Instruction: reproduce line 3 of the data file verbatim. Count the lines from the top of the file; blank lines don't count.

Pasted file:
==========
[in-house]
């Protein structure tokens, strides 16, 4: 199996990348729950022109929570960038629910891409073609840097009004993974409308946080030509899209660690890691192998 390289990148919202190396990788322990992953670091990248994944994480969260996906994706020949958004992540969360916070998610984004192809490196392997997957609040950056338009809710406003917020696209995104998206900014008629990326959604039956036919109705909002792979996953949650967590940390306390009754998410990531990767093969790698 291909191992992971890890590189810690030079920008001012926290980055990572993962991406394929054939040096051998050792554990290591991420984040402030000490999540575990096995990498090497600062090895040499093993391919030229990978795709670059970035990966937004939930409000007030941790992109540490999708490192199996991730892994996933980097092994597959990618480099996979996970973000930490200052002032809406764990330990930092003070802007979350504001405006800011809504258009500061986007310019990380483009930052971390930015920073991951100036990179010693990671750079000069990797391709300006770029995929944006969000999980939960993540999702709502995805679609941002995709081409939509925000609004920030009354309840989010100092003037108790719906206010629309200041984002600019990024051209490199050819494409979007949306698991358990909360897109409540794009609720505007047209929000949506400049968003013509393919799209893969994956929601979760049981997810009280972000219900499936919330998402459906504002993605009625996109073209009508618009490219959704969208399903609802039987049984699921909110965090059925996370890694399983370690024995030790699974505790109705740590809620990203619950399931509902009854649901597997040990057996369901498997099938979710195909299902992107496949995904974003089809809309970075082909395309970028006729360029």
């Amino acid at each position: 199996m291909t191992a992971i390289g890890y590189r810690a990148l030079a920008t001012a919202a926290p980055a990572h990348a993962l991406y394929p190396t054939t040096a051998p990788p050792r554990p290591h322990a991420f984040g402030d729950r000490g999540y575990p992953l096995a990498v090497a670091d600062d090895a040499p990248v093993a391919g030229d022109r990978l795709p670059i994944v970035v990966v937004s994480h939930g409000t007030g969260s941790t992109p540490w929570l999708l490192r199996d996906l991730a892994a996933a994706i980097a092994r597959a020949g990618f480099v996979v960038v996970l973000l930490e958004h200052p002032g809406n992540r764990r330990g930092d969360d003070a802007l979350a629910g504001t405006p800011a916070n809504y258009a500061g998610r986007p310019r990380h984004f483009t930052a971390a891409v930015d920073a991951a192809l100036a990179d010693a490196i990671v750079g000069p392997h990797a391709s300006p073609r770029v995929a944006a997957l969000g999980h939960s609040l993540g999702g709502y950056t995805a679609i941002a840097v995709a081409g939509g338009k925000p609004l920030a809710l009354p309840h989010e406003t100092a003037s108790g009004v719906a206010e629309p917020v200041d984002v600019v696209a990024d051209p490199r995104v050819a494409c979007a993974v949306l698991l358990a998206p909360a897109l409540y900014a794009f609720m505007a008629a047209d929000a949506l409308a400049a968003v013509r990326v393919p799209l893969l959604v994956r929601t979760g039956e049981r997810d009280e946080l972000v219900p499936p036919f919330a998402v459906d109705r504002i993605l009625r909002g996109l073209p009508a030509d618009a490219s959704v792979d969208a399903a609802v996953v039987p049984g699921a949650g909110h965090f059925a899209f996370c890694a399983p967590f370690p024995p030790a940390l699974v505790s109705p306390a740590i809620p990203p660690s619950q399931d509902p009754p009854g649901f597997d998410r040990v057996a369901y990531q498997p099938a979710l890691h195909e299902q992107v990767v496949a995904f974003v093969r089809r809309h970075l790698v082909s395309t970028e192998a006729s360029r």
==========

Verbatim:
């Amino acid at each position: 199996m291909t191992a992971i390289g890890y590189r810690a990148l030079a920008t001012a919202a926290p980055a990572h990348a993962l991406y394929p190396t054939t040096a051998p990788p050792r554990p290591h322990a991420f984040g402030d729950r000490g999540y575990p992953l096995a990498v090497a670091d600062d090895a040499p990248v093993a391919g030229d022109r990978l795709p670059i994944v970035v990966v937004s994480h939930g409000t007030g969260s941790t992109p540490w929570l999708l490192r199996d996906l991730a892994a996933a994706i980097a092994r597959a020949g990618f480099v996979v960038v996970l973000l930490e958004h200052p002032g809406n992540r764990r330990g930092d969360d003070a802007l979350a629910g504001t405006p800011a916070n809504y258009a500061g998610r986007p310019r990380h984004f483009t930052a971390a891409v930015d920073a991951a192809l100036a990179d010693a490196i990671v750079g000069p392997h990797a391709s300006p073609r770029v995929a944006a997957l969000g999980h939960s609040l993540g999702g709502y950056t995805a679609i941002a840097v995709a081409g939509g338009k925000p609004l920030a809710l009354p309840h989010e406003t100092a003037s108790g009004v719906a206010e629309p917020v200041d984002v600019v696209a990024d051209p490199r995104v050819a494409c979007a993974v949306l698991l358990a998206p909360a897109l409540y900014a794009f609720m505007a008629a047209d929000a949506l409308a400049a968003v013509r990326v393919p799209l893969l959604v994956r929601t979760g039956e049981r997810d009280e946080l972000v219900p499936p036919f919330a998402v459906d109705r504002i993605l009625r909002g996109l073209p009508a030509d618009a490219s959704v792979d969208a399903a609802v996953v039987p049984g699921a949650g909110h965090f059925a899209f996370c890694a399983p967590f370690p024995p030790a940390l699974v505790s109705p306390a740590i809620p990203p660690s619950q399931d509902p009754p009854g649901f597997d998410r040990v057996a369901y990531q498997p099938a979710l890691h195909e299902q992107v990767v496949a995904f974003v093969r089809r809309h970075l790698v082909s395309t970028e192998a006729s360029r």